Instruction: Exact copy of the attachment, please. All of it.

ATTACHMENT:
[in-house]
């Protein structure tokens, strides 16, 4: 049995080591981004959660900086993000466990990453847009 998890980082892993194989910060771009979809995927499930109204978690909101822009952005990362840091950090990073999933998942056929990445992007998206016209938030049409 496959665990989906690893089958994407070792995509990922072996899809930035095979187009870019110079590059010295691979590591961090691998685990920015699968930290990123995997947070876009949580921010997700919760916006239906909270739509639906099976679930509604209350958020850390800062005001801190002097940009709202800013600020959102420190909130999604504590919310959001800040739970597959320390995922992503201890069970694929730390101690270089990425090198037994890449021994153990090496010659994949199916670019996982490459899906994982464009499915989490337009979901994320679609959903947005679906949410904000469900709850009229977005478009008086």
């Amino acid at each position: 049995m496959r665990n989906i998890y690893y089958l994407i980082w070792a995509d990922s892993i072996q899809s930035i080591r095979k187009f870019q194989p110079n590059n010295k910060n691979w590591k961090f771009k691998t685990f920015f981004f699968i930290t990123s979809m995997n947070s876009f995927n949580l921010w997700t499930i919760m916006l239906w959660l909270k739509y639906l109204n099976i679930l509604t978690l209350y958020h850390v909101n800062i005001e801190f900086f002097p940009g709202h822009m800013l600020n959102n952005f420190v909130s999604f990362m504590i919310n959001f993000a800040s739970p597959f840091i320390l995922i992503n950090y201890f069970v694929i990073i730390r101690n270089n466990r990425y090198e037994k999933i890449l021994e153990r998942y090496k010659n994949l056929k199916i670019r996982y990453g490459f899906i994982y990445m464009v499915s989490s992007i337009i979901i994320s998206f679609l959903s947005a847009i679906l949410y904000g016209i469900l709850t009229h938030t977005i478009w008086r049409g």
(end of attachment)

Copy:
[in-house]
């Protein structure tokens, strides 16, 4: 049995080591981004959660900086993000466990990453847009 998890980082892993194989910060771009979809995927499930109204978690909101822009952005990362840091950090990073999933998942056929990445992007998206016209938030049409 496959665990989906690893089958994407070792995509990922072996899809930035095979187009870019110079590059010295691979590591961090691998685990920015699968930290990123995997947070876009949580921010997700919760916006239906909270739509639906099976679930509604209350958020850390800062005001801190002097940009709202800013600020959102420190909130999604504590919310959001800040739970597959320390995922992503201890069970694929730390101690270089990425090198037994890449021994153990090496010659994949199916670019996982490459899906994982464009499915989490337009979901994320679609959903947005679906949410904000469900709850009229977005478009008086």
């Amino acid at each position: 049995m496959r665990n989906i998890y690893y089958l994407i980082w070792a995509d990922s892993i072996q899809s930035i080591r095979k187009f870019q194989p110079n590059n010295k910060n691979w590591k961090f771009k691998t685990f920015f981004f699968i930290t990123s979809m995997n947070s876009f995927n949580l921010w997700t499930i919760m916006l239906w959660l909270k739509y639906l109204n099976i679930l509604t978690l209350y958020h850390v909101n800062i005001e801190f900086f002097p940009g709202h822009m800013l600020n959102n952005f420190v909130s999604f990362m504590i919310n959001f993000a800040s739970p597959f840091i320390l995922i992503n950090y201890f069970v694929i990073i730390r101690n270089n466990r990425y090198e037994k999933i890449l021994e153990r998942y090496k010659n994949l056929k199916i670019r996982y990453g490459f899906i994982y990445m464009v499915s989490s992007i337009i979901i994320s998206f679609l959903s947005a847009i679906l949410y904000g016209i469900l709850t009229h938030t977005i478009w008086r049409g």